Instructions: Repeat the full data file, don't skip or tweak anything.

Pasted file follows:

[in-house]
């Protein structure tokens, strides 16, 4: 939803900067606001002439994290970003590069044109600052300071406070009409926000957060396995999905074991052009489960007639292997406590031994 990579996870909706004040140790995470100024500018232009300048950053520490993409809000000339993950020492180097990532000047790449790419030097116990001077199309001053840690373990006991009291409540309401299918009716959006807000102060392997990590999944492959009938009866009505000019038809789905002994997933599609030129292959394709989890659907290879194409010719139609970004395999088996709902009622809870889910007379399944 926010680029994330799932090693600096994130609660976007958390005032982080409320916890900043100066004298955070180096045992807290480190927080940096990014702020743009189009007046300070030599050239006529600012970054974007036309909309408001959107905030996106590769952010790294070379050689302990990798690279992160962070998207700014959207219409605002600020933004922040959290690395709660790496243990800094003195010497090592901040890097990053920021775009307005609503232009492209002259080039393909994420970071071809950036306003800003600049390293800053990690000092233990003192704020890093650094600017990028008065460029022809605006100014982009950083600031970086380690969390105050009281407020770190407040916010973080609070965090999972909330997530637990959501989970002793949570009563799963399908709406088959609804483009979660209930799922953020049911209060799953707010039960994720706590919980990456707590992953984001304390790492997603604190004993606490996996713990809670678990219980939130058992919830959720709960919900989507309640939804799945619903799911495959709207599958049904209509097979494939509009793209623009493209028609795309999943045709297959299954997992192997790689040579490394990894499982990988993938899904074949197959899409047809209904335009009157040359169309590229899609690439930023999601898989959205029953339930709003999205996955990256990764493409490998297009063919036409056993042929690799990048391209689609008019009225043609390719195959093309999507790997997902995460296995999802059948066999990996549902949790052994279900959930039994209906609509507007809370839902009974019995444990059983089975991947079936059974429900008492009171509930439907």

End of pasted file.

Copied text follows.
[in-house]
């Protein structure tokens, strides 16, 4: 939803900067606001002439994290970003590069044109600052300071406070009409926000957060396995999905074991052009489960007639292997406590031994 990579996870909706004040140790995470100024500018232009300048950053520490993409809000000339993950020492180097990532000047790449790419030097116990001077199309001053840690373990006991009291409540309401299918009716959006807000102060392997990590999944492959009938009866009505000019038809789905002994997933599609030129292959394709989890659907290879194409010719139609970004395999088996709902009622809870889910007379399944 926010680029994330799932090693600096994130609660976007958390005032982080409320916890900043100066004298955070180096045992807290480190927080940096990014702020743009189009007046300070030599050239006529600012970054974007036309909309408001959107905030996106590769952010790294070379050689302990990798690279992160962070998207700014959207219409605002600020933004922040959290690395709660790496243990800094003195010497090592901040890097990053920021775009307005609503232009492209002259080039393909994420970071071809950036306003800003600049390293800053990690000092233990003192704020890093650094600017990028008065460029022809605006100014982009950083600031970086380690969390105050009281407020770190407040916010973080609070965090999972909330997530637990959501989970002793949570009563799963399908709406088959609804483009979660209930799922953020049911209060799953707010039960994720706590919980990456707590992953984001304390790492997603604190004993606490996996713990809670678990219980939130058992919830959720709960919900989507309640939804799945619903799911495959709207599958049904209509097979494939509009793209623009493209028609795309999943045709297959299954997992192997790689040579490394990894499982990988993938899904074949197959899409047809209904335009009157040359169309590229899609690439930023999601898989959205029953339930709003999205996955990256990764493409490998297009063919036409056993042929690799990048391209689609008019009225043609390719195959093309999507790997997902995460296995999802059948066999990996549902949790052994279900959930039994209906609509507007809370839902009974019995444990059983089975991947079936059974429900008492009171509930439907």